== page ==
Image credit: Sabine Maury, Ixelles.

The city has also opened a call for project proposals for a total budget of €15,000 to empower citizens to develop their own waste collection and management initiatives. A jury composed of citizens and municipality employees will select the best projects in the following months.

Image credit: Sabine Maury, Ixelles.

Maury explains that the city “not only wishes to raise awareness around littering and illegal dumping, but also to communicate about all the alternative waste disposal solutions offered by the municipality, such as our free at-home bulk waste collection service. We also wish to empower citizens to take matters into their own hands and help us make Ixelles cleaner.”

Making the change

Proper Strand Lopers, an organisation founded in 2016 that started as a Facebook group of people who were already cleaning the beaches of Belgium, particularly around Ostend, partnered with the local city council for World Cleanup Day. Timothy Corbisier, the Founder of Proper Strand Lopers, adds that they also “have a partnership and good relations with the city council and a project together in the summer, called Beach Heroes. We have a cabin on the beach, in a crowded and touristic place. Every night we open the cabin from 8-9 pm so people can participate in a cleanup because we see that the cleaning workers from Ostend only clean until right about that time, and if the weather is fine, people remain on the beach. A lot of waste is left behind.”

“Through this summer project, we try to prevent waste from lying there and getting into the sea. Ostend has cleaning machines, but they only start working in the morning, so there’s a big gap where leftovers can wash into the sea,” Corbisier explains further.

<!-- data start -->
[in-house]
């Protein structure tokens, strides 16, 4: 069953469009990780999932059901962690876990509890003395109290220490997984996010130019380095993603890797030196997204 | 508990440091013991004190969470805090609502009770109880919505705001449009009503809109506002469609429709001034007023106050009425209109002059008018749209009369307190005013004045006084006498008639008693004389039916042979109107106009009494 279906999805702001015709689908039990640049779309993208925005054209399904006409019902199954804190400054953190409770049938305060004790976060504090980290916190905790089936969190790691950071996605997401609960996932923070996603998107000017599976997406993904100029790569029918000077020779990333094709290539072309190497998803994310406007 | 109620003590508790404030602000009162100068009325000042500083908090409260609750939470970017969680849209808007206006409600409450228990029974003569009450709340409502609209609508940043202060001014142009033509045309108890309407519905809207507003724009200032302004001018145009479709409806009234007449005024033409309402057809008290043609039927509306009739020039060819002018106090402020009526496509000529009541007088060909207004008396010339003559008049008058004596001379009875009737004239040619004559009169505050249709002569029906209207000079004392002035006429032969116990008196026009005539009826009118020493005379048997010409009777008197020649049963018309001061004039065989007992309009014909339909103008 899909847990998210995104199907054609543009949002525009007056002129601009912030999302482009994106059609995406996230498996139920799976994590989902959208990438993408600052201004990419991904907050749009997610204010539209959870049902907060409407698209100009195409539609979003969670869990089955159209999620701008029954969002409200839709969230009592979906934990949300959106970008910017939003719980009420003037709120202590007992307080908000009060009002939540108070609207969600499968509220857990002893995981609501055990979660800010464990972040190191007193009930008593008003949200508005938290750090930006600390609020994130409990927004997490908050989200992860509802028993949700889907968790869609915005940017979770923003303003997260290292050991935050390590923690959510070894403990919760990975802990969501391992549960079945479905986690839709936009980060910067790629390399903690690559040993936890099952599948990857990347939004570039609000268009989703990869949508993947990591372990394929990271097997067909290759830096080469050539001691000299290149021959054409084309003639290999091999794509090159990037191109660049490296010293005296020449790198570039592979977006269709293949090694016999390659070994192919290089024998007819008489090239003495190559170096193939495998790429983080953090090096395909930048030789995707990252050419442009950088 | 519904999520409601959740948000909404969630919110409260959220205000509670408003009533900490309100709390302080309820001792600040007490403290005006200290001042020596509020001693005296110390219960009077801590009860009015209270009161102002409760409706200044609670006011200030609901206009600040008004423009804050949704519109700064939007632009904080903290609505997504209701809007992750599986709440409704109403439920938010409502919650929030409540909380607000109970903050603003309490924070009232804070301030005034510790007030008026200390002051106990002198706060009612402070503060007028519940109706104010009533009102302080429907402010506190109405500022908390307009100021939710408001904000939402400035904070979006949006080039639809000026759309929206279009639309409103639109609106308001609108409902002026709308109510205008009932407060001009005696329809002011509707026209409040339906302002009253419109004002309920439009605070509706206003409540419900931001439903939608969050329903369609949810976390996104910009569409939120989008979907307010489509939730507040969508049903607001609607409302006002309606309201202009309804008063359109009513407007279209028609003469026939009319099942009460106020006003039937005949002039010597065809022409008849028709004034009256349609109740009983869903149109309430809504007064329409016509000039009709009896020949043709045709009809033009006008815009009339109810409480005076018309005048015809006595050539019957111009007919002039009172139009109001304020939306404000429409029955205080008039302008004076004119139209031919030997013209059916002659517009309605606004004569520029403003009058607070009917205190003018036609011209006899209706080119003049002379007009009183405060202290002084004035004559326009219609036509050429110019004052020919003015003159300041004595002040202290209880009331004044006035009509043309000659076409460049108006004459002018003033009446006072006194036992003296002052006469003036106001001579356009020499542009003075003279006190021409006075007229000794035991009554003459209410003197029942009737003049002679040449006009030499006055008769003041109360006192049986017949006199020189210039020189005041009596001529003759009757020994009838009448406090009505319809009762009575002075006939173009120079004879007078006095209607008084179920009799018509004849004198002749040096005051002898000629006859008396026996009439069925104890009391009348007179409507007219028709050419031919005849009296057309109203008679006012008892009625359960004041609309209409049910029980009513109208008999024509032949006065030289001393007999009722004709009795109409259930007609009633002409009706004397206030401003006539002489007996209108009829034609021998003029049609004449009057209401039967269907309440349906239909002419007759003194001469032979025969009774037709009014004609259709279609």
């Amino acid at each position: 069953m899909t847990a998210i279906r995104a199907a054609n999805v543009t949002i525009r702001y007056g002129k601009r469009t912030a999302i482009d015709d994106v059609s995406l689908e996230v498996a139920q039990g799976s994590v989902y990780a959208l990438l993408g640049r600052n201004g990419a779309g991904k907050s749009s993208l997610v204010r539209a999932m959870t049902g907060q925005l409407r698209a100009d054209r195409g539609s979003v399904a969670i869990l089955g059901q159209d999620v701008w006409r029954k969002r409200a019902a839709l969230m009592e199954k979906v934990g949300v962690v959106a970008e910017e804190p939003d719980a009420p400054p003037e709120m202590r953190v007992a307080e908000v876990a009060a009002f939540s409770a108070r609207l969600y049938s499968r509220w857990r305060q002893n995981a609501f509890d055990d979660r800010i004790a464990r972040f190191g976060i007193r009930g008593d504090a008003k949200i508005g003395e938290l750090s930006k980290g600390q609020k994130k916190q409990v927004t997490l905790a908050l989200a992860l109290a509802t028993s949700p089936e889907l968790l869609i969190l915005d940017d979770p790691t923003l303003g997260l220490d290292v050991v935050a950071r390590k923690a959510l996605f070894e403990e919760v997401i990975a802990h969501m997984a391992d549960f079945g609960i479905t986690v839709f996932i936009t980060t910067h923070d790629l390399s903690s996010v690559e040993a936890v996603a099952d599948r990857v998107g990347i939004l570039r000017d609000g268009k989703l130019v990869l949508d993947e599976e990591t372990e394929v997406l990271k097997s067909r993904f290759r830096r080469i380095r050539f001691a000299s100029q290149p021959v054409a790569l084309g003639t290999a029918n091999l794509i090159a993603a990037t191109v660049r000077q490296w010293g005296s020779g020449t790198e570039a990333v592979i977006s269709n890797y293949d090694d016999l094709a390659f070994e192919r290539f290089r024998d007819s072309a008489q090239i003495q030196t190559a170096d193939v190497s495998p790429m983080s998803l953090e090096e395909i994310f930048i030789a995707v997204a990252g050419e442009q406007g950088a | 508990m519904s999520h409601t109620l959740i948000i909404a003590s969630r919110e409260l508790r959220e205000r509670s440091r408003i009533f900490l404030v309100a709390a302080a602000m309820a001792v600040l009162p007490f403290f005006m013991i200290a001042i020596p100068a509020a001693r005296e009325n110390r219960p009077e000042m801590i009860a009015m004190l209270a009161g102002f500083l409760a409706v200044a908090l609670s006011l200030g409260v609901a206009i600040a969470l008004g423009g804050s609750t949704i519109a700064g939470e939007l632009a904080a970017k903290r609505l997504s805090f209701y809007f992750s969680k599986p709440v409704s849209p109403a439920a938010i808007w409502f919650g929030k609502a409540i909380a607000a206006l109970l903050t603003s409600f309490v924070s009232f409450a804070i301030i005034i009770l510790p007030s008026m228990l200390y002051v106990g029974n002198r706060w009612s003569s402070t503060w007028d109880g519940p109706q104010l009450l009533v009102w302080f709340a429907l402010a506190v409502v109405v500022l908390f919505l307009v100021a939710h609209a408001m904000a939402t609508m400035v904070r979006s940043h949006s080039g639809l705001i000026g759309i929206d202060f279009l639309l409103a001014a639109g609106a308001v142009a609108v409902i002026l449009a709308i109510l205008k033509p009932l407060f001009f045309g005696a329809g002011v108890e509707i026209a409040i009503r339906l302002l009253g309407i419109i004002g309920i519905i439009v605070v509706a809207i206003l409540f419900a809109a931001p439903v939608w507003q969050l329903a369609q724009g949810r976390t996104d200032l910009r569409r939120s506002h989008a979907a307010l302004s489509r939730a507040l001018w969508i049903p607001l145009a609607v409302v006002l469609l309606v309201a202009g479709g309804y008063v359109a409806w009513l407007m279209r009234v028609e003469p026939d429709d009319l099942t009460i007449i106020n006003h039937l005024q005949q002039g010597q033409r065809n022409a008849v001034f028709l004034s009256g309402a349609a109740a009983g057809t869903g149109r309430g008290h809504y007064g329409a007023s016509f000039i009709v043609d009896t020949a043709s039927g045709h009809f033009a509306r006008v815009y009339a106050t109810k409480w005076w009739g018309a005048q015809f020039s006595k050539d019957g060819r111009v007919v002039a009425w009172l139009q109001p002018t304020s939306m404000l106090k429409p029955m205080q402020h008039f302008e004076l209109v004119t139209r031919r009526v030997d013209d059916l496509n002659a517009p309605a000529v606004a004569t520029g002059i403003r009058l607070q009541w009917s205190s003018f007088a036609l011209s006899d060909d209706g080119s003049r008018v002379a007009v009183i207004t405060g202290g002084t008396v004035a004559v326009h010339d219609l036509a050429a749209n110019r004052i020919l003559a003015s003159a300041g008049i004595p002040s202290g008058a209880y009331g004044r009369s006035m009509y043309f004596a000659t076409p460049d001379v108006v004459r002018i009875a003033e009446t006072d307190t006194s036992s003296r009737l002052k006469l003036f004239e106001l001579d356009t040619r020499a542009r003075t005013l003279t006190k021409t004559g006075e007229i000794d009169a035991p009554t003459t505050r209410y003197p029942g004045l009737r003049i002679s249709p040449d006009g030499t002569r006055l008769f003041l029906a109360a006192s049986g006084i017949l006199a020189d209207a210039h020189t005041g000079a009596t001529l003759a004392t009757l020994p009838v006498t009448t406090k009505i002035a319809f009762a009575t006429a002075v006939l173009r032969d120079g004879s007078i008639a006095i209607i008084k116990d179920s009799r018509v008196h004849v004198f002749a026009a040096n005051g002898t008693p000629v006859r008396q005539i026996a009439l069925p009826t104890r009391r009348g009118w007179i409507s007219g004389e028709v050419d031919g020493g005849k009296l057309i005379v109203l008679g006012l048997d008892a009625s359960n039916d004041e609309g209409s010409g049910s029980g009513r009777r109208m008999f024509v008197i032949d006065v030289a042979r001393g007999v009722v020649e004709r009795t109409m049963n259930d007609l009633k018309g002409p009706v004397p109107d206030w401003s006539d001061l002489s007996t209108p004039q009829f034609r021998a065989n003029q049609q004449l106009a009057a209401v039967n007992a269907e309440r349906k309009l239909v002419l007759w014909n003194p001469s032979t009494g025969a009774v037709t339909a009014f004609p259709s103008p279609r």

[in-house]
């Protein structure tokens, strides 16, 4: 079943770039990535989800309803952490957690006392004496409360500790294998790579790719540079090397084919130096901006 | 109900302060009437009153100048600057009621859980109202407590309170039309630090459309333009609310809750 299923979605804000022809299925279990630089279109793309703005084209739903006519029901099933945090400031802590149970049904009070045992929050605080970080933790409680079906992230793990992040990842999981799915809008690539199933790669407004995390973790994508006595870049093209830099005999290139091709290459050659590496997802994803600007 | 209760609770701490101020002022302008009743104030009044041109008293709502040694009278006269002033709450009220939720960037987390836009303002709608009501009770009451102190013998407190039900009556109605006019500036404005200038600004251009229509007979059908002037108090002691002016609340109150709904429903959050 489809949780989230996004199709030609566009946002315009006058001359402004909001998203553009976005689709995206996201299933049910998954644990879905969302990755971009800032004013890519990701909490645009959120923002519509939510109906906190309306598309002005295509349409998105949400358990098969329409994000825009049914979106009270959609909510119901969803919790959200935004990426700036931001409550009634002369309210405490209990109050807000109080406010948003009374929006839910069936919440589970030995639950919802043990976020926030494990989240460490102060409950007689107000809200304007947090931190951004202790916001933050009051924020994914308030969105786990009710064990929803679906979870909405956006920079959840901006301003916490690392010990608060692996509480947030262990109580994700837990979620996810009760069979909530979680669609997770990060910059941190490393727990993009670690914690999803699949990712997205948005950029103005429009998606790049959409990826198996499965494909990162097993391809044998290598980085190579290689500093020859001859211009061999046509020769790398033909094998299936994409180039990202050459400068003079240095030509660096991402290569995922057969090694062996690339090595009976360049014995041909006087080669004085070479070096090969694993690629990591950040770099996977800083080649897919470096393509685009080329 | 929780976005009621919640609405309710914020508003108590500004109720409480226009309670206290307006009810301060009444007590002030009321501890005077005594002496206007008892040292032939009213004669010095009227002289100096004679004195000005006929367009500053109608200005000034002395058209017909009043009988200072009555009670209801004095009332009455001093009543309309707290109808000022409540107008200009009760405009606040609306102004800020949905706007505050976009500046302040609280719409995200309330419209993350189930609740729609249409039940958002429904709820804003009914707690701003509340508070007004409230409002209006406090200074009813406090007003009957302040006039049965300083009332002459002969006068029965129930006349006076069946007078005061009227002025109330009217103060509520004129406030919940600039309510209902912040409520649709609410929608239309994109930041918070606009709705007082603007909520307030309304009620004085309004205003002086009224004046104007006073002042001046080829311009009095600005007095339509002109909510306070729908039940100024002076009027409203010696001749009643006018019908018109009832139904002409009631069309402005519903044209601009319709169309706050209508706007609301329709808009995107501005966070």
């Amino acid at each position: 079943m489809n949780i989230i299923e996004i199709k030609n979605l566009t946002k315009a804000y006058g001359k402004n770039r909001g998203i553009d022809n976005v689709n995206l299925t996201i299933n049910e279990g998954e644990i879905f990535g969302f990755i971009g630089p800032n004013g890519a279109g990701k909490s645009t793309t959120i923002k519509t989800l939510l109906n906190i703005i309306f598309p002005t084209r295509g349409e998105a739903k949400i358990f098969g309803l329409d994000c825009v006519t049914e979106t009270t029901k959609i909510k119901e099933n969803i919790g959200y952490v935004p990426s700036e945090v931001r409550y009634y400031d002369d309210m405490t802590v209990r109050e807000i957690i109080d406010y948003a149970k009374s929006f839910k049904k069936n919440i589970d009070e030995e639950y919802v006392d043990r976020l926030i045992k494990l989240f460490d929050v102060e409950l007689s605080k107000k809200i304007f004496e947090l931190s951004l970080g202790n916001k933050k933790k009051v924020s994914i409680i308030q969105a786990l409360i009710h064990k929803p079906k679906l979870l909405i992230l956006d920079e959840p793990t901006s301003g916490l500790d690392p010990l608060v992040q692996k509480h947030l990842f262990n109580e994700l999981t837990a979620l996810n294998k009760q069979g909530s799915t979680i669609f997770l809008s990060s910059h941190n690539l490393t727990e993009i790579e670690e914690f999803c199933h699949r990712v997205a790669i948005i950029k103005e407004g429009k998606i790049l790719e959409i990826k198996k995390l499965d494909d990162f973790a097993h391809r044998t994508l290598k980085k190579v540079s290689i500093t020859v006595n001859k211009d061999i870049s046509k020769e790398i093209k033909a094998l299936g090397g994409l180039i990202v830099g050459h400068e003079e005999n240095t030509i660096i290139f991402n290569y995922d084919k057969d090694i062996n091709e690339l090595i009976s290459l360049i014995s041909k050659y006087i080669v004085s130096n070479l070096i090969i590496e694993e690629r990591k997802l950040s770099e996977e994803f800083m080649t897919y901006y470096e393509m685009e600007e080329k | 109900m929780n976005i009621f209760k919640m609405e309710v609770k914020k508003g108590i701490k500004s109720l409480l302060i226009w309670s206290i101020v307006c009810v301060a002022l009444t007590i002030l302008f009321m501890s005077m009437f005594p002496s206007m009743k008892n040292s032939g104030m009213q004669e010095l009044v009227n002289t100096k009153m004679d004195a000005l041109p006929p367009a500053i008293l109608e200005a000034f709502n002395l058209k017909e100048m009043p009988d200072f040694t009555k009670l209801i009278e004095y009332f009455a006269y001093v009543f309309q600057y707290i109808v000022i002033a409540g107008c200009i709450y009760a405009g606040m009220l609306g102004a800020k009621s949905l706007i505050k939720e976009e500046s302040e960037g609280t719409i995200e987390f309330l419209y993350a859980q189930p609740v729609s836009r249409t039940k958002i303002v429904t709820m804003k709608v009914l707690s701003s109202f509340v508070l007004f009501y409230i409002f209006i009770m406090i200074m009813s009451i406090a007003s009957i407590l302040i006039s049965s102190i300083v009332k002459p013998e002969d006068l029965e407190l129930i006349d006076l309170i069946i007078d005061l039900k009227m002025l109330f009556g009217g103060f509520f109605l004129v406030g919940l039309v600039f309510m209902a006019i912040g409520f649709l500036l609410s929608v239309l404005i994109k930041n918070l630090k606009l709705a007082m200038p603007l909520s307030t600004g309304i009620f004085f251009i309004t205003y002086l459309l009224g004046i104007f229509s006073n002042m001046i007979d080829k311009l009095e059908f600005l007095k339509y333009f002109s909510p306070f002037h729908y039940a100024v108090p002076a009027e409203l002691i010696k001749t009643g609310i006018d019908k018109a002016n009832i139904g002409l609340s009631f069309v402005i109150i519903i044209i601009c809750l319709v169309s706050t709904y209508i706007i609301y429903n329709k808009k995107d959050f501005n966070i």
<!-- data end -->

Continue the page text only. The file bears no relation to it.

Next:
Image credit: Staff of the Vice Mayor Bram Van Braeckevelt, City of Ghent

They also advise the city about waste management. The municipality then disposes of everything that their volunteers collect. During World Cleanup Day, their volunteers gathered several kilos of waste that Ostend then managed.

The River Cleanup organisation gathered 5,200 volunteers for this year’s World Cleanup Day. They have also been mobilised to help collect waste from the flooded-affected regions of the northeast of Belgium, having gathered over 15,000 kg of garbage. Thomas de Groote, the founder of River Cleanup, believes that “more or less 2 or 3kg was collected by each volunteer in Flanders and five times higher in Wallonia because of the floods” during World Cleanup Day.

Image credit: Sabine Maury, Ixelles.

“We see a lot of positive collaboration with cities all over Belgium,” says de Groote. Cities, he adds, “facilitate actions, helping us collect the waste after actions. The cities also give material to volunteers, such as gloves and bags, and sometimes even the mayor or aldermen join activities, such as in Antwerp or Leuven. We both used it to show citizens that it is fun to join. It’s a good thing to do. We had maybe four aldermen joining activities during World Cleanup Day.”

Activities such as World Cleanup Day help raise awareness on urban pollution and waste management, open the doors to a dialogue on the need to care more about the environment and give tools for effective action. The partnership of civil society organisations and cities – such as Antwerp, Ghent and Ostend – is fundamental for the efforts to be successful and gain the publicity necessary for good actions to be continuously reproduced.


Raphael Garcia Eurocities Writer